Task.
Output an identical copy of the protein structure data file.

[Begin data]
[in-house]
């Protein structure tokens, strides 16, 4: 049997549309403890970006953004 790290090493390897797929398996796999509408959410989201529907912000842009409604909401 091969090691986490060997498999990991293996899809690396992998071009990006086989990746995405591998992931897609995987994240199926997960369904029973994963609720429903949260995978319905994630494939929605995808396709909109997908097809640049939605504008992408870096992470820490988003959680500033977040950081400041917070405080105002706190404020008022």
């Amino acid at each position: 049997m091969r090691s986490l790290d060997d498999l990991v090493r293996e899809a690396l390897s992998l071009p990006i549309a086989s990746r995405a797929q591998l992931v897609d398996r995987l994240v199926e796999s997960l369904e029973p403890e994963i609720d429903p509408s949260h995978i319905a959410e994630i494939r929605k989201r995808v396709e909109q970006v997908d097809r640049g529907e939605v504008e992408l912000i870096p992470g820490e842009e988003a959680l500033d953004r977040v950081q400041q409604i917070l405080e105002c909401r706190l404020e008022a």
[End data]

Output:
[in-house]
């Protein structure tokens, strides 16, 4: 049997549309403890970006953004 790290090493390897797929398996796999509408959410989201529907912000842009409604909401 091969090691986490060997498999990991293996899809690396992998071009990006086989990746995405591998992931897609995987994240199926997960369904029973994963609720429903949260995978319905994630494939929605995808396709909109997908097809640049939605504008992408870096992470820490988003959680500033977040950081400041917070405080105002706190404020008022």
């Amino acid at each position: 049997m091969r090691s986490l790290d060997d498999l990991v090493r293996e899809a690396l390897s992998l071009p990006i549309a086989s990746r995405a797929q591998l992931v897609d398996r995987l994240v199926e796999s997960l369904e029973p403890e994963i609720d429903p509408s949260h995978i319905a959410e994630i494939r929605k989201r995808v396709e909109q970006v997908d097809r640049g529907e939605v504008e992408l912000i870096p992470g820490e842009e988003a959680l500033d953004r977040v950081q400041q409604i917070l405080e105002c909401r706190l404020e008022a």